CONCORD, N.H. —
As the New Hampshire Senate on Monday began a lengthy process of formulating a state budget for fiscal years 2018 and 2019, infighting continued in the House Republican ranks.
The House failed to adopt a budget after two days of House sessions last week, marking the first time since at least 1969 that the body failed to pass a spending plan. The budget bill and a related trailer bill were derailed in two separate votes by 66, and then 32 conservatives who joined Democrats in voting no.
House Speaker Shawn Jasper, R-Hudson, then quickly adjourned the House without the body having passed its version of a budget.
The state Senate Finance Committee took up the budget on Monday, hearing from Gov. Chris Sununu’s budget director and leaders of the House Finance Committee.
In the aftermath of last week’s bitter battle in the House, Jasper and a leader of the conservative New Hampshire House Freedom Caucus, which opposed the House leadership’s budget, criticized each other in emails sent to House members.
The emails were provided to WMUR Monday by a GOP source close to the process.
Jasper had said in a weekend published report that on the budget fight, he would not give in to “essentially terrorism.”
State Rep. JR Hoell, R-Dunbarton, of the Freedom Caucus on Sunday morning wrote an email to Jasper, which was copied to a number of House members.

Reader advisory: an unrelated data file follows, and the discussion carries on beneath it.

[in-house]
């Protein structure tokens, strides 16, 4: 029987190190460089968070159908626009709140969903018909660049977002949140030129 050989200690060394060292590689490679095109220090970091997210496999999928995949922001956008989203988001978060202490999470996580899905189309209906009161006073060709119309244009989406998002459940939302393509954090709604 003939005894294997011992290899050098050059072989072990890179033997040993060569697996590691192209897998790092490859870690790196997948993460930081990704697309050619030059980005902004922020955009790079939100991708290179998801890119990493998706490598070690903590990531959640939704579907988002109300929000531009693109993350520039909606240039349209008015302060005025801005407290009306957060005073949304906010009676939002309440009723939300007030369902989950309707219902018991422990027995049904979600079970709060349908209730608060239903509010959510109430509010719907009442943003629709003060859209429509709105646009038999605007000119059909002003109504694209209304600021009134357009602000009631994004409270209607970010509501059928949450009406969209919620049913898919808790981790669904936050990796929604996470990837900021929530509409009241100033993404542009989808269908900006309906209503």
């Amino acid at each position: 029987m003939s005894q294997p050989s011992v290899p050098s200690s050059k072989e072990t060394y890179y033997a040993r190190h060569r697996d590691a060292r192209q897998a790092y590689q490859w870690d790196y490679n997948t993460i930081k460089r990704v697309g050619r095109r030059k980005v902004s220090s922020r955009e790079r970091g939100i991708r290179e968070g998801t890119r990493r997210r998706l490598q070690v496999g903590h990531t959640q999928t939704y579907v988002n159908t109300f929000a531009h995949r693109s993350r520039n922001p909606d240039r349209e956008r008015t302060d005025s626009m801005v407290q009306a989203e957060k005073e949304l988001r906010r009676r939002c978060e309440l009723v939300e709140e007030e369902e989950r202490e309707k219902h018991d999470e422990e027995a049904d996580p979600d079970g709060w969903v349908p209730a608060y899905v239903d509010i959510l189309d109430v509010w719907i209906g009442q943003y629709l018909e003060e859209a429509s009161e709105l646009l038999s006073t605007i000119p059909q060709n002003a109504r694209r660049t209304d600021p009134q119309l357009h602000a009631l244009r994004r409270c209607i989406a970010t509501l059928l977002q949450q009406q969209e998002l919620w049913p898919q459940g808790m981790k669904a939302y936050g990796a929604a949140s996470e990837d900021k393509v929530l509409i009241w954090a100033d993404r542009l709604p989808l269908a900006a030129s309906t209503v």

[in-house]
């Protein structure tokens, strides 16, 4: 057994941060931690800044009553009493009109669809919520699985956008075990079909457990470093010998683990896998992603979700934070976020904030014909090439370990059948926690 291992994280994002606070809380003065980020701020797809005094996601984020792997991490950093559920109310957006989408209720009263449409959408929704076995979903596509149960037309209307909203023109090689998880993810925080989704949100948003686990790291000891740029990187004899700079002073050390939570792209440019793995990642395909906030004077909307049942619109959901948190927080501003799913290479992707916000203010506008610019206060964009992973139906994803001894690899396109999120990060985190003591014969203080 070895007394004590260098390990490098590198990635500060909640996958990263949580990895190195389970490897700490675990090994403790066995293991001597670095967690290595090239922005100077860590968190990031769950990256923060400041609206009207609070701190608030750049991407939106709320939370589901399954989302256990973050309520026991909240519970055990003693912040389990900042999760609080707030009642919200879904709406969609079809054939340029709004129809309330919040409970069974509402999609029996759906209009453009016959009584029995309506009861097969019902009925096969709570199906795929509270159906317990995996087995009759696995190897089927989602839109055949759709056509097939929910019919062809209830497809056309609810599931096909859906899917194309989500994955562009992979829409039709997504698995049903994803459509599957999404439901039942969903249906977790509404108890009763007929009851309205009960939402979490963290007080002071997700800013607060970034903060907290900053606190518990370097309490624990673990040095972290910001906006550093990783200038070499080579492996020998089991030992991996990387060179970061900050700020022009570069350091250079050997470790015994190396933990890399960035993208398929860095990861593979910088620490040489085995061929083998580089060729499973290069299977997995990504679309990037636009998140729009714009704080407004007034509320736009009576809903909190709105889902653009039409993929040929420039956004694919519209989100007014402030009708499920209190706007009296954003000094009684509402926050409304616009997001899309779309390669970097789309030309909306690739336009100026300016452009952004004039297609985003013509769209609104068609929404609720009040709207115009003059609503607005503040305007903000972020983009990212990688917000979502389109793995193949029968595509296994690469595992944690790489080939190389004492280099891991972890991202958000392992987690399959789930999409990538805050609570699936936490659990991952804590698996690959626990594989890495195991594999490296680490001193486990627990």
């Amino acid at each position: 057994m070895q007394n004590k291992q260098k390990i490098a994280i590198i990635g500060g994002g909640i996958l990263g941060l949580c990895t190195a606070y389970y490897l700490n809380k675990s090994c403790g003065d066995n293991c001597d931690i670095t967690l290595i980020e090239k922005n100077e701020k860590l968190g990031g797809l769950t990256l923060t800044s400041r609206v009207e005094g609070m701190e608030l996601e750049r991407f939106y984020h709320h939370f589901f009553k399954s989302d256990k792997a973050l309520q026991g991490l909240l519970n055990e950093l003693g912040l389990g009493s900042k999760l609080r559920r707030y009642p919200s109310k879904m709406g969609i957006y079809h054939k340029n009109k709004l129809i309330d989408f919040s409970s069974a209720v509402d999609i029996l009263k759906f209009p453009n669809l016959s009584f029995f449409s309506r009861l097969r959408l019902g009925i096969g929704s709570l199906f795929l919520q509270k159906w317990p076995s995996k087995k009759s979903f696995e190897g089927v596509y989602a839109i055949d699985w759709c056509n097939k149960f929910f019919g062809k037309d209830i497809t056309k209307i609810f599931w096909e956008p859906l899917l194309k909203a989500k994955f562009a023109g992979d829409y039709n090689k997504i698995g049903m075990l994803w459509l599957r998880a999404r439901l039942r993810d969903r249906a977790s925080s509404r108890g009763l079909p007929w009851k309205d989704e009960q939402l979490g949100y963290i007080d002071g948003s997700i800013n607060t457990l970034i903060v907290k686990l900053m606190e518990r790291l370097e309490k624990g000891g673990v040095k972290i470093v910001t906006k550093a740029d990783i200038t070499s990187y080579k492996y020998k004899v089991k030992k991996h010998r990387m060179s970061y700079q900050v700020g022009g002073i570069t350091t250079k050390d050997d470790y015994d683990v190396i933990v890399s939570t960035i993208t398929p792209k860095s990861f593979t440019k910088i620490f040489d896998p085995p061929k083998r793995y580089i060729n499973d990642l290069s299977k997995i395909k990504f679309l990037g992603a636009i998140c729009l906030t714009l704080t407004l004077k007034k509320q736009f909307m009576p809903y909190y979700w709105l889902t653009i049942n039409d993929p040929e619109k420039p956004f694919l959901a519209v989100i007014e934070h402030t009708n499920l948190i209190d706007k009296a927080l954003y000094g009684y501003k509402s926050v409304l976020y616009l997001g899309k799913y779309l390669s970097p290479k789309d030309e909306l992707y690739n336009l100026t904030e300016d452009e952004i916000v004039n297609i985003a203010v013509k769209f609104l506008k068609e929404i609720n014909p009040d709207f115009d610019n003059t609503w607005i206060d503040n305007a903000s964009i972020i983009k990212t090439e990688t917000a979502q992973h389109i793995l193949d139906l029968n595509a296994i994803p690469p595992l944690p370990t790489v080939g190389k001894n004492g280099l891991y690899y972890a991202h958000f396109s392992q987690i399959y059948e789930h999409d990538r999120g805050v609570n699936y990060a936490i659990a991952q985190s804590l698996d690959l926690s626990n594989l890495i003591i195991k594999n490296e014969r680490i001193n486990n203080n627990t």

In the email, Hoell noted that during the weekend, “an actual terrorist conducted a bombing attack at Coptic Christian churches in Egypt, killing 37 people and injuring more than 100.
“Making an equivalence between barbarism like this and what actually represents over one-third of the Republican caucus that deeply believes in limited government is both immoral and unjust.”
“I refuse to let you treat the conservatives, the wonderful men and women who have volunteered their time to serve at the State House, as political targets, when we are simply working to keep faith with the constituents who elected us,” Hoell wrote to Jasper.
Hoell called the comment “simply unacceptable, unfortunate and inappropriate,” and asked Jasper for a “retraction and an apology to the entire House.”
Jasper on Monday responded to Hoell in an email directed at use members.
“As usual, the member from Dunbarton is playing fast and loose with the facts,” Jasper wrote. “I have not referred to any member of the House as a terrorist. I have stated that the tactics being used by some members is essentially terrorism, that may have been a poor choice of words, but I am not going to play into the game of political correctness.
“What is going on is legislative terrorism; my other option was to call it legislative blackmail,” Jasper continued. “My definition of legislative terrorism is simply going around trying to blow up bills. I think that description is appropriate, you may disagree and I respect your right to do so.”
Jasper wrote: “I believe that I owe no one an apology, and I think that you all know that I have been personally attacked with using many different ugly terms over the past three years. I have never fired back at those individuals and I have no plans to do so. If members don’t feel they have been using legislative terrorism or blackmail then they should take no offense. I have never said that I was referring to all members who voted no” on the budget and trailer bills.
“I know that term does not apply to all members who voted no,” Jasper wrote. “When speaking in the well of the House, we…